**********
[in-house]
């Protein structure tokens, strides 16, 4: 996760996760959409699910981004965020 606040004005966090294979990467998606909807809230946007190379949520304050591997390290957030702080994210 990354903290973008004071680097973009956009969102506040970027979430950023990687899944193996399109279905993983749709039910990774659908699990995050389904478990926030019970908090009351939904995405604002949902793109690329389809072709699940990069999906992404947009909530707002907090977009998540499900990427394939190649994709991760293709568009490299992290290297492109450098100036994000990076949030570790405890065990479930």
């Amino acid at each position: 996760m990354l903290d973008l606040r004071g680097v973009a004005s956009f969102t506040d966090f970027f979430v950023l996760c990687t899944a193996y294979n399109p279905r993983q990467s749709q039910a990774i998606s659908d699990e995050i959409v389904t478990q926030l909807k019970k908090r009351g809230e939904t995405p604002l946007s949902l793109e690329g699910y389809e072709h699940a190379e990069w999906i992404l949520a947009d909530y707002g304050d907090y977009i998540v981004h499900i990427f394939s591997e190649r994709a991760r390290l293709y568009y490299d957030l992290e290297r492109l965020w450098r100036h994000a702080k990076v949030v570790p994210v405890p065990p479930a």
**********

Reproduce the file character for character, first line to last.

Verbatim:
[in-house]
């Protein structure tokens, strides 16, 4: 996760996760959409699910981004965020 606040004005966090294979990467998606909807809230946007190379949520304050591997390290957030702080994210 990354903290973008004071680097973009956009969102506040970027979430950023990687899944193996399109279905993983749709039910990774659908699990995050389904478990926030019970908090009351939904995405604002949902793109690329389809072709699940990069999906992404947009909530707002907090977009998540499900990427394939190649994709991760293709568009490299992290290297492109450098100036994000990076949030570790405890065990479930």
């Amino acid at each position: 996760m990354l903290d973008l606040r004071g680097v973009a004005s956009f969102t506040d966090f970027f979430v950023l996760c990687t899944a193996y294979n399109p279905r993983q990467s749709q039910a990774i998606s659908d699990e995050i959409v389904t478990q926030l909807k019970k908090r009351g809230e939904t995405p604002l946007s949902l793109e690329g699910y389809e072709h699940a190379e990069w999906i992404l949520a947009d909530y707002g304050d907090y977009i998540v981004h499900i990427f394939s591997e190649r994709a991760r390290l293709y568009y490299d957030l992290e290297r492109l965020w450098r100036h994000a702080k990076v949030v570790p994210v405890p065990p479930a």